By the early 1800s, the idea of horse- or ox-drawn plows had caught on and farmers discovered that by tilling the soil, they could plant seed more quickly and get rid of unwanted plants including grass and weeds from their crop fields. By the early 1900s, rising demand for wheat led to a change in US agricultural policy that rewarded farmers for planting larger and larger acreages, especially in the prairie grasslands of the Midwest. When drought hit in 1930, vast swathes of land were turned into the ‘Dust Bowl’, with millions of tons of topsoil lost and large parts of the region rendered useless for farming.
After that, farmers realised that overplowing of the land could cause more harm than good. In 1935, President Franklin D. Roosevelt introduced the Soil Erosion Service (now known as the Natural Resources Conservation Service) to develop and promote ‘new’ farming techniques – including no-till – to tackle the problem of soil erosion.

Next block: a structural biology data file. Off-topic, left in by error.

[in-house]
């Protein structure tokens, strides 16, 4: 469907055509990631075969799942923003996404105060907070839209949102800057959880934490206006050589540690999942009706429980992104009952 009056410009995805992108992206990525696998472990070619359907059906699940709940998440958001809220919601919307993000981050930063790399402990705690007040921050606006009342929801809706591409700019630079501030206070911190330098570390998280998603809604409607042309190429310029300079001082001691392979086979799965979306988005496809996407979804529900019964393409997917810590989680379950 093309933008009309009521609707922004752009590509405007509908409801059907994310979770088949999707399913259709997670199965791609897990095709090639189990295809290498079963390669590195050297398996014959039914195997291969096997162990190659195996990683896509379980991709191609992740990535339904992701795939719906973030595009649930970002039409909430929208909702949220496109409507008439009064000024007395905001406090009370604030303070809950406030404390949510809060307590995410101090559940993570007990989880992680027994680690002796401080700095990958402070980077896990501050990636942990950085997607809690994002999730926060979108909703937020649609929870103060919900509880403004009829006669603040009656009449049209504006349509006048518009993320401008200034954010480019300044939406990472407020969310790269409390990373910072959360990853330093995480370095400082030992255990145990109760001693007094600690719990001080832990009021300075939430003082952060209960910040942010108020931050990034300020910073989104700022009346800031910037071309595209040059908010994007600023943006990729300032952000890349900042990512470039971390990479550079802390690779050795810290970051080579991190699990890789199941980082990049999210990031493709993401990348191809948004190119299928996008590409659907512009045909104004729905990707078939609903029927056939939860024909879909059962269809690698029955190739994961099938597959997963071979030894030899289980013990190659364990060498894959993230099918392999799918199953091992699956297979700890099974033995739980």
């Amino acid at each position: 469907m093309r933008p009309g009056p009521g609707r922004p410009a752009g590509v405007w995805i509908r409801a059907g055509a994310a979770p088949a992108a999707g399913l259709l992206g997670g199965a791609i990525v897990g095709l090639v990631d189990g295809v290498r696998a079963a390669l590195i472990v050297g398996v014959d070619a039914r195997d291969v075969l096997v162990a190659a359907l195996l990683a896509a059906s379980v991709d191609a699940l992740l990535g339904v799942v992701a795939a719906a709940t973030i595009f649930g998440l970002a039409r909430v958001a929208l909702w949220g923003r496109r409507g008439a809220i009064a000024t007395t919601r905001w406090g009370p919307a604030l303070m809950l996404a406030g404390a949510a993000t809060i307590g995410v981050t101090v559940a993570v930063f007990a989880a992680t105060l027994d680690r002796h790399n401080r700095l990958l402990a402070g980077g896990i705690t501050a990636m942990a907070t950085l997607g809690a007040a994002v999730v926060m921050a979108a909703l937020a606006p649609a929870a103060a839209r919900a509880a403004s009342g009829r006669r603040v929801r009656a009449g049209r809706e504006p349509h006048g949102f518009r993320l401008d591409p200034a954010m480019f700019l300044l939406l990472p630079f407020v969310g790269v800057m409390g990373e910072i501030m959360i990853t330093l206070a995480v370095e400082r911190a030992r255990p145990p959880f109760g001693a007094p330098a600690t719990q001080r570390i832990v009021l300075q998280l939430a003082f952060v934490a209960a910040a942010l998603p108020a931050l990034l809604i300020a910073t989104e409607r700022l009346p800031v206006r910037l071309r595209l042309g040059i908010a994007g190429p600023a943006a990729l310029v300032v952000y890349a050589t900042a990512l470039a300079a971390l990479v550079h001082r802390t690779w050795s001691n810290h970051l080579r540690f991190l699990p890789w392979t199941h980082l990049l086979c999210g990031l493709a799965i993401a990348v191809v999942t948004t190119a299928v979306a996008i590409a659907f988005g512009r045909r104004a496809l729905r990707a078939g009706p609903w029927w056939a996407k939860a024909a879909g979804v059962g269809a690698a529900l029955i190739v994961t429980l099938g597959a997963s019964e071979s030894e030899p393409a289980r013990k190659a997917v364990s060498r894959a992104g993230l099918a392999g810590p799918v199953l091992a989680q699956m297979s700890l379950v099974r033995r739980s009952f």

How does no-till benefit the soil?
No-till benefits the soil by leaving its natural structures intact. Soils are bound together by organic matter, plant roots, and a complex network of pores and channels that allow water to infiltrate to deeper levels. They are also teeming with life, including larger organisms like earthworms and burrowing insects, and microscopic organisms like bacteria and fungi. These organisms serve to break down organic matter in the soil, like the foliage from dead plants, and convert it into fertilizer for future plant growth.